One of the “promises” of the newly enacted Pension Protection Act of 2006 (PPA) is that it will foster, if not encourage, greater levels of retirement plan participation. And while there are several areas that ostensibly facilitate this growth – notably the removal of EGTRRA’s sunset provisions and the expansion of investment advice – the thing that is really supposed to make a difference is automatic enrollment.
So, how does the PPA encourage automatic enrollment? First, it resolves the current dilemma faced by plan sponsors in states that prohibit (or appear to) deductions from a worker’s pay without their explicit permission. While this has been a relatively recent concern, the certainty that federal, not state, law governs these transactions is a welcome relief, and one that is provided immediately. Will it persuade employers who were not already actively considering automatic enrollment? Probably not.
The PPA also lays the groundwork for some much-anticipated clarity from the Department of Labor on the issue of an appropriate default investment election. Still, there seems little doubt that, when we do see the final rules, the DoL will officially embrace the use of some form of asset allocation vehicle. Of course, we were expecting this even if the PPA didn’t pass. Consequently, it will help tidy things up, but isn’t likely to transform current trends. This will be effective for plan years beginning in 2007.
Ironically, the biggest change – and it won’t take effect until 2008 – is the creation of something called a “qualified automatic contribution arrangement.” Implementing this special version of automatic enrollment exempts a plan from both top-heavy and average deferral percentage (ADP) testing (ACP - average compensation percentage – testing as well, if applicable). To qualify, a plan has to implement the program for all eligible workers prospectively; automatically defer in accordance with a schedule stated in the law (see Pension Reform Influences Automatic Enrollment Designs ); match those contributions (the law specifies a schedule); 100% vest those matching contributions within two years; give participants notice of the program, the default options, and their right to opt out in a timeframe that gives them an opportunity to do something different – oh, and it must provide for that initial contribution to be increased annually in accordance with another provision in the law.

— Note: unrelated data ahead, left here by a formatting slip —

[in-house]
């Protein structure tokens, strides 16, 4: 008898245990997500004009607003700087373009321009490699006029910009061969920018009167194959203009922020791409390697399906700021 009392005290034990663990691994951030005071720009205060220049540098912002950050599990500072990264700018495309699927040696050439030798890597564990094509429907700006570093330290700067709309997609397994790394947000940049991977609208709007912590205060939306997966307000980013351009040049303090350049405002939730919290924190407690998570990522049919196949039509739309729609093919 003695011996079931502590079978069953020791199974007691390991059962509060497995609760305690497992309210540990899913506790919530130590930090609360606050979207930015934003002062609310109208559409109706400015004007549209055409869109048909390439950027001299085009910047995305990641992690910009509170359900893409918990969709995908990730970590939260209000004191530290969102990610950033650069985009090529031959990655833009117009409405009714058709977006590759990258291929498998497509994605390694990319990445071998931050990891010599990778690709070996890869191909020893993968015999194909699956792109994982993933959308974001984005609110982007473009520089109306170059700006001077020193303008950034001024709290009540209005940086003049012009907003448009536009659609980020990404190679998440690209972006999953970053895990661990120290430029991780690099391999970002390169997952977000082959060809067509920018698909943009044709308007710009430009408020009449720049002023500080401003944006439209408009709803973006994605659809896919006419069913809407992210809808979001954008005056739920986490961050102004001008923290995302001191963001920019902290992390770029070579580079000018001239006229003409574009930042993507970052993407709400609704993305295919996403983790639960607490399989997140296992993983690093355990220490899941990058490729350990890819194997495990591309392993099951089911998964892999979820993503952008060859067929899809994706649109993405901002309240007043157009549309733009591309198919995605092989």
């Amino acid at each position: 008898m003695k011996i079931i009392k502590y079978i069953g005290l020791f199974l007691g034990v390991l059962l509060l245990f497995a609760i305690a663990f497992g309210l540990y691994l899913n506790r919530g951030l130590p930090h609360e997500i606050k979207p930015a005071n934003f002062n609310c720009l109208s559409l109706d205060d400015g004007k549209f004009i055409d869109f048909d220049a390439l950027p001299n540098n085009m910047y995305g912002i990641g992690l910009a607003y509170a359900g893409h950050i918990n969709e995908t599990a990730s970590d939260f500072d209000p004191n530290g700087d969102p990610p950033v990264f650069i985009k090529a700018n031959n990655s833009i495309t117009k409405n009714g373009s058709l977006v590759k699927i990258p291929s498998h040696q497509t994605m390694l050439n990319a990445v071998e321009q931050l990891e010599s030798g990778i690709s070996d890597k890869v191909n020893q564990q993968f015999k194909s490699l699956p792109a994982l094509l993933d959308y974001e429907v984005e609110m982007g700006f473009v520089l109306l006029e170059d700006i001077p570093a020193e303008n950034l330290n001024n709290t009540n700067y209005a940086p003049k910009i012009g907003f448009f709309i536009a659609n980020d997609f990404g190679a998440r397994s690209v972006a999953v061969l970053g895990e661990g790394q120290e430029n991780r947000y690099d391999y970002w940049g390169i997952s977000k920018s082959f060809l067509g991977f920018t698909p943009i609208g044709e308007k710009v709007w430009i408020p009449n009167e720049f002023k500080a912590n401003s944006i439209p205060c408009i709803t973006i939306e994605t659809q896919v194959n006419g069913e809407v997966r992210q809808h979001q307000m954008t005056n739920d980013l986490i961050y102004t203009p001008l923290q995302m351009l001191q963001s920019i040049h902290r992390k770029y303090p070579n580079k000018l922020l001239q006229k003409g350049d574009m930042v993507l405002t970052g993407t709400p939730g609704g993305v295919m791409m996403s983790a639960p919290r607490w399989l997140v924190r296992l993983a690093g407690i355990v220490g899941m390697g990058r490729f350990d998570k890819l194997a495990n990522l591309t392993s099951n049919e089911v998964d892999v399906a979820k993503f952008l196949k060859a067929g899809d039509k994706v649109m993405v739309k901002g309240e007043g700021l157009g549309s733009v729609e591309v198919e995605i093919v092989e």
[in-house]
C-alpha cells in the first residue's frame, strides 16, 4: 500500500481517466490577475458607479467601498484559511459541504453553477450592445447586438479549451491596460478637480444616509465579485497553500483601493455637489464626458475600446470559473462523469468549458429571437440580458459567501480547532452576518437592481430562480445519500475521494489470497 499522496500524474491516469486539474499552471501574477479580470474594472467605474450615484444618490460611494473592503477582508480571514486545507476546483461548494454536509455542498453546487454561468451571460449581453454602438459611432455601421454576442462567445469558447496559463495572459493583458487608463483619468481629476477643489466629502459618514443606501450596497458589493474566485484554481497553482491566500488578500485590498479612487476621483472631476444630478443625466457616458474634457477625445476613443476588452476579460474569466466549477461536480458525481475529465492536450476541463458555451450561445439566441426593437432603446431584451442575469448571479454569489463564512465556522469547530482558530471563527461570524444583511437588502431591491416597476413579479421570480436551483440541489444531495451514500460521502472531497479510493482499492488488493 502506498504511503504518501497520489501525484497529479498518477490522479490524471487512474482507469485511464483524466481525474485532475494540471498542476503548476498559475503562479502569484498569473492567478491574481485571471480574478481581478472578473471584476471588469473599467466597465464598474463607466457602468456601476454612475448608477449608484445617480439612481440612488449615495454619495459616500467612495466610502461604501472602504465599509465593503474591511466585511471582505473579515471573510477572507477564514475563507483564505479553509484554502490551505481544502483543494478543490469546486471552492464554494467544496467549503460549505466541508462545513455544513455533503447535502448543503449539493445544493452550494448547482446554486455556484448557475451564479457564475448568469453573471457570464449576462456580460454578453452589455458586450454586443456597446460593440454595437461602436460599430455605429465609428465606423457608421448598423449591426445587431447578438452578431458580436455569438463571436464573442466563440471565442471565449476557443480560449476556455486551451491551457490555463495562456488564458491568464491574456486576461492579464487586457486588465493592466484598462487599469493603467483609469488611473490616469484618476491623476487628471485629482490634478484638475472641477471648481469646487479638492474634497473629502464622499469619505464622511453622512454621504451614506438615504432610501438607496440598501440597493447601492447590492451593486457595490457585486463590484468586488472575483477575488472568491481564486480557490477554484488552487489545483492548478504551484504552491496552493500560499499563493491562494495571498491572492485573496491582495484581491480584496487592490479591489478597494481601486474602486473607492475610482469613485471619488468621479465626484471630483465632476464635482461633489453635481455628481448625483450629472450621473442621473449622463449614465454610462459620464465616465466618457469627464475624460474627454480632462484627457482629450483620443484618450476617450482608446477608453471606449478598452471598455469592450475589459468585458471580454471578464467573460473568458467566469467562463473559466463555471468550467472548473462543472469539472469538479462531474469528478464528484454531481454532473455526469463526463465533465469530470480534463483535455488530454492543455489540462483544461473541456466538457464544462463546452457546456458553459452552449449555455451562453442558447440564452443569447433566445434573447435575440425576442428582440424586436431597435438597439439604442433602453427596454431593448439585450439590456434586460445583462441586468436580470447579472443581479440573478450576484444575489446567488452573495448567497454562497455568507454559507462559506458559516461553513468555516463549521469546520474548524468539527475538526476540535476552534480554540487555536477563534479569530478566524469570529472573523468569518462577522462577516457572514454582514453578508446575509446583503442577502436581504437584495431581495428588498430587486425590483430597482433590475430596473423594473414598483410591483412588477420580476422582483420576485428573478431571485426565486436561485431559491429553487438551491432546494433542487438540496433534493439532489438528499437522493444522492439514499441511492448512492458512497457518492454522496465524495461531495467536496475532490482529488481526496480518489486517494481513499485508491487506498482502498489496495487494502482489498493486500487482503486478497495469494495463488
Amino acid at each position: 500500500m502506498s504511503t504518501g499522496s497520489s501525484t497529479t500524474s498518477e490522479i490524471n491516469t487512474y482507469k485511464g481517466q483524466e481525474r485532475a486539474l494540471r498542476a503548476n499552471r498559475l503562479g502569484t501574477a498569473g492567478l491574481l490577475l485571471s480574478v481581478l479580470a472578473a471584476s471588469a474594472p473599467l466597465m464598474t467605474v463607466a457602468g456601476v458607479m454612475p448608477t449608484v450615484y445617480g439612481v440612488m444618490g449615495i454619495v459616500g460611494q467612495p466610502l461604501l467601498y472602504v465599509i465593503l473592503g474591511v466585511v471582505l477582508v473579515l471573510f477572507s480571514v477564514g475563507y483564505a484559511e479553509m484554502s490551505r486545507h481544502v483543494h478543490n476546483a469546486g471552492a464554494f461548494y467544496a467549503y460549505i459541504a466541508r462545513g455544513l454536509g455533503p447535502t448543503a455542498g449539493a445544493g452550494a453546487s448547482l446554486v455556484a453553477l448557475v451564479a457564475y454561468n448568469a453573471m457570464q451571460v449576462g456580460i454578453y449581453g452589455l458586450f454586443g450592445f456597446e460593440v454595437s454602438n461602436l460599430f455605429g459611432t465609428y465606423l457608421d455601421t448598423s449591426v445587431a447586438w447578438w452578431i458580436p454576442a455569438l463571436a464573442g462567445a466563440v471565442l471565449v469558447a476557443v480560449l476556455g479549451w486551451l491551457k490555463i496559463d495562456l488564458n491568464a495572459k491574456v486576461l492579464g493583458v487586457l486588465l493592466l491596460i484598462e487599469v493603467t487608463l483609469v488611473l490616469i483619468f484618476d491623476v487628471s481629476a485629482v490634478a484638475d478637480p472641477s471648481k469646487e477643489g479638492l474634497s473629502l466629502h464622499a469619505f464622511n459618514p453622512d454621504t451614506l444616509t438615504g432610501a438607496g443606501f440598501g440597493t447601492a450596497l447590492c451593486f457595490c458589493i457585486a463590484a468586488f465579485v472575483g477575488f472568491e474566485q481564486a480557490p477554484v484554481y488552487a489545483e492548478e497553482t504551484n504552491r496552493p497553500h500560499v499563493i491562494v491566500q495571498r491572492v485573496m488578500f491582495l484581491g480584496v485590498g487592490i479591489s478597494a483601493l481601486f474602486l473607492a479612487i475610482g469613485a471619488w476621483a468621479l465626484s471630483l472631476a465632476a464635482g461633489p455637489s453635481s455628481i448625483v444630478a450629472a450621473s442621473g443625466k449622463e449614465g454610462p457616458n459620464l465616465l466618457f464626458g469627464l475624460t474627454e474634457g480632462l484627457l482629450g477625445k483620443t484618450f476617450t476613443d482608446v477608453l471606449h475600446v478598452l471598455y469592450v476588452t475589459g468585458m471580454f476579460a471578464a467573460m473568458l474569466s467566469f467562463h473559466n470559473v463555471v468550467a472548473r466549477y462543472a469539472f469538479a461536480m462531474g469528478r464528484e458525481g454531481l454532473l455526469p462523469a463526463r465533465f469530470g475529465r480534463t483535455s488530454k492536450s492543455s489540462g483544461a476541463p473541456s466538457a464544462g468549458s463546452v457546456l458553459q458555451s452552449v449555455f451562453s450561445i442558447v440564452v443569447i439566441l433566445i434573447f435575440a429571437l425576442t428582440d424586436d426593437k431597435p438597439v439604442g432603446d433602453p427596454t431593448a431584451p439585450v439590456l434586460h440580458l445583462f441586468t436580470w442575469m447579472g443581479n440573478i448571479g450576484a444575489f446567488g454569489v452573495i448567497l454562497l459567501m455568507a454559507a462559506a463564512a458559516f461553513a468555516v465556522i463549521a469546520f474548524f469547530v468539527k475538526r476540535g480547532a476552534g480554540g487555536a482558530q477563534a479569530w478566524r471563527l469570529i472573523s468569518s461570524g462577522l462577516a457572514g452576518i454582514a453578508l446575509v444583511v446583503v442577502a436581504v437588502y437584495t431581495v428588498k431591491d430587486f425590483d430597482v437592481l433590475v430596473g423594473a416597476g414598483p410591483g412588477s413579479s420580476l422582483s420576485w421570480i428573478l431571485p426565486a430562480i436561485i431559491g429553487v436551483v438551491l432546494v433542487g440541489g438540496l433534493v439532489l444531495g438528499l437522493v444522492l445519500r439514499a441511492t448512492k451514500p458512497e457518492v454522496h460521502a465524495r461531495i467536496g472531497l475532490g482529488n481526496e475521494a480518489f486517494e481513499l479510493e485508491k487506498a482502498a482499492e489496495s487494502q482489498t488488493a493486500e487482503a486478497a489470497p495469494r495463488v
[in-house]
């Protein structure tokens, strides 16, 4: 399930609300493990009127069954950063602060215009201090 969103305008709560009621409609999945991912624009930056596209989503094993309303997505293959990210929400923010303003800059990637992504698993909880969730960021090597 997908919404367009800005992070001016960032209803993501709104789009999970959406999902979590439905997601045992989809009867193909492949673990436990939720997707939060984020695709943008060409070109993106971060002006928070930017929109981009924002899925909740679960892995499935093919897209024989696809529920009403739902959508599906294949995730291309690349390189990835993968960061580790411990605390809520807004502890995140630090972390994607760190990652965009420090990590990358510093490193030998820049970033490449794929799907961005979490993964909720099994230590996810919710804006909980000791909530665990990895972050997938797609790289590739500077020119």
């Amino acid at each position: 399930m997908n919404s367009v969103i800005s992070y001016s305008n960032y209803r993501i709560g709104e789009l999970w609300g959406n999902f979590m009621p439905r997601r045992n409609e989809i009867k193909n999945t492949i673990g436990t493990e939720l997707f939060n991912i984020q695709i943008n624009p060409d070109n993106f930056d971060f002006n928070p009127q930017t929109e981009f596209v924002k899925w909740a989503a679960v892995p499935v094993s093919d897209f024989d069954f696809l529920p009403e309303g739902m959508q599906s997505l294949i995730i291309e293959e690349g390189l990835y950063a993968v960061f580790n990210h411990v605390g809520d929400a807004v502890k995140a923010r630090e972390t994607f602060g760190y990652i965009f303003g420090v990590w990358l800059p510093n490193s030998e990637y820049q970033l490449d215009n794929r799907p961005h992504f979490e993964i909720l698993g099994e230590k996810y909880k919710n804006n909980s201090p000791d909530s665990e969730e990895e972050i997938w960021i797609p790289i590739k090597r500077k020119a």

In my initial reading of the law, this was the provision that I found most questionable. Not in its ultimate result, or goal – but it struck me as making things just complicated enough mathematically to slow, not speed, the adoption of automatic enrollment. Why? Not the match requirement itself, or the vesting applied to that match – both are comparable in effect to the current safe harbor provisions (there are differences, however). No, what may make a difference to many plan sponsors, IMHO, is the requirement to increase those employee deferrals – and, at least potentially, the employer match associated with those deferrals.
The impact of the latter is obvious – and cost concerns alone may well keep plan sponsors from taking advantage of the option. The former – the decision not only to take money from workers’ paychecks without their involvement, but to increase that initial deferral – could be just as problematic. While I have found that plan sponsors generally are in favor of the concepts behind automatic enrollment, they are less inclined – at present, anyway – to combine that decision with taking even more from those paychecks without “permission.”
On the other hand, workers retain the ability to opt out at any time. They don’t appear to do so very frequently – but that option remains for anyone who truly can’t afford it (or thinks they can’t). But one of the larger concerns for plan sponsors with automatic enrollment is the accumulation of small balances – those deferrals that workers don’t notice until three paychecks later, at which point they stop the deferrals, but then discover that “I wasn’t paying attention to the automatic enrollment notices” doesn’t qualify as a reason for hardship withdrawal.
That’s why, IMHO, one of the real gems in the PPA is the ability, within 90 days of that first contribution, to return those contributions to the worker. In my experience, the inability to do so under current law has been perhaps the largest impediment to these programs – and its inclusion in the new law may make all the difference in the world.